[CSH Workshop #ONLINE] Inequality of earning opportunity in Indian society (T. Kundu)

[CSH Workshop #ONLINE] Inequality of earning opportunity in Indian society (T. Kundu)

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The Centre de Sciences Humaines is pleased to invite you to the CSH Workshop (Hybrid)


Dr. Tista KUNDU

(Post-Doctoral Fellow, CSH)

Inequality of earning opportunity in Indian society

Discussant: Dr. Himanshu (Professor at JNU, affiliated researcher in CSH)

The session will be online via Zoom on 18th April 2022, 05:00 pm onwards:


To get priority access in case of large affluence, kindly register to:

Abstract: Recent debates on distributive justice have prioritized “inequality of opportunity” rather than total outcome inequality, to disentangle the ethically unfair aspect of inequality that exclusively results from the uncontrollable circumstance factors of a person. Using the latest couple of rounds of the Periodic Labor Force Survey, we estimate inequality of earning opportunities in the Indian labor market. Considering caste, gender, region and parental backgrounds as our circumstances, we find 30% of earning inequality of adult Indian workers during 2017-2019, can be attributed to the differences in the above-mentioned factors, all of which are beyond subjective control. Most importantly, we find earning opportunities of the self-employed workers are worse than that of the regular-salaried employees. A data-driven approach of regression tree further reveals father’s education as the most important source of unfair earning opportunities for most of the workers, except the daily casual laborers for whom it is gender that seems to be largely responsible for the associated earning discrimination. Besides even at the end of two decades of the 21st century, the upper-caste premium is visible in the Indian labor market and the caste hierarchy appears in interaction with other disadvantages, particularly with the educational qualification of the parent.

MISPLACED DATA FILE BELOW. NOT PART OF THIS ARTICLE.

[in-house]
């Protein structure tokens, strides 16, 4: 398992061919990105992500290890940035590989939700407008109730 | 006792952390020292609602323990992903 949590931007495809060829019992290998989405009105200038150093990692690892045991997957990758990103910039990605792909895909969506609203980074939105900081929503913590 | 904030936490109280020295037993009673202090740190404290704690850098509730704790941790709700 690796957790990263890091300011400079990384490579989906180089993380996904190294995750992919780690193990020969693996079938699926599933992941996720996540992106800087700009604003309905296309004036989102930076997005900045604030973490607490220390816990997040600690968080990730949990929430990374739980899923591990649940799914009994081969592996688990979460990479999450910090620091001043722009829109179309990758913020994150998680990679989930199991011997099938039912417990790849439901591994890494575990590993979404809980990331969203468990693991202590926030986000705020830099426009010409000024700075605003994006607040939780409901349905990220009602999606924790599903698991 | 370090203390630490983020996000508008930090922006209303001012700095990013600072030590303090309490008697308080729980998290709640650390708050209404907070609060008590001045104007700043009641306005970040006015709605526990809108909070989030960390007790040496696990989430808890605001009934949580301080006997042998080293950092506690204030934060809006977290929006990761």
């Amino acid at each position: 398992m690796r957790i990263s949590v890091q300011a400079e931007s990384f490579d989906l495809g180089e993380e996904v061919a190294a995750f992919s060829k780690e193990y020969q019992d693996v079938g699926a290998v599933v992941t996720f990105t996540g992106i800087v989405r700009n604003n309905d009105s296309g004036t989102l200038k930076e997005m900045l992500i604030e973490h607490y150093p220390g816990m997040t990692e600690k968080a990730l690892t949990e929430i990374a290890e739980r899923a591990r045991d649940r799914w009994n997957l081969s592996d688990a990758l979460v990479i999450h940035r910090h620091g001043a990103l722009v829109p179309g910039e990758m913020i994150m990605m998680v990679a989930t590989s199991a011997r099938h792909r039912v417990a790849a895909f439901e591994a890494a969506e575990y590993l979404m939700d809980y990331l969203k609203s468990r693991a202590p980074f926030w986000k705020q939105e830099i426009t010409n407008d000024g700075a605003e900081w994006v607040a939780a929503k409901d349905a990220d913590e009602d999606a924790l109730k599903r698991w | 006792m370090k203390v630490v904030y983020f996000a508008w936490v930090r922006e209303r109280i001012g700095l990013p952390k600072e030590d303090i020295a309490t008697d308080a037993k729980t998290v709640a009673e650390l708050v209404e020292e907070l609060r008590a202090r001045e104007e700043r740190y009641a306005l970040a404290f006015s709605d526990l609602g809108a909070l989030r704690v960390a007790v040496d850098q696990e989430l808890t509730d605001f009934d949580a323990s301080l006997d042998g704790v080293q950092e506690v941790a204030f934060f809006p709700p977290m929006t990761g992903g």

Tista Kundu, is a Post-Doctoral fellow in Economics at CSH. Her research focuses on inequality issues through the lens of distributive justice, particularly in the context of developing countries and emerging economies like India. Her current work at CSH aims at appraising inequality of opportunity and the efficacy of certain policies to equalize opportunity in a hierarchical social set-up, both in India & Europe. One particular interest in the Indian context, is to further analyse opportunity equalization among various social groups (castes), as well as the potency of caste-based affirmative action policies in India.

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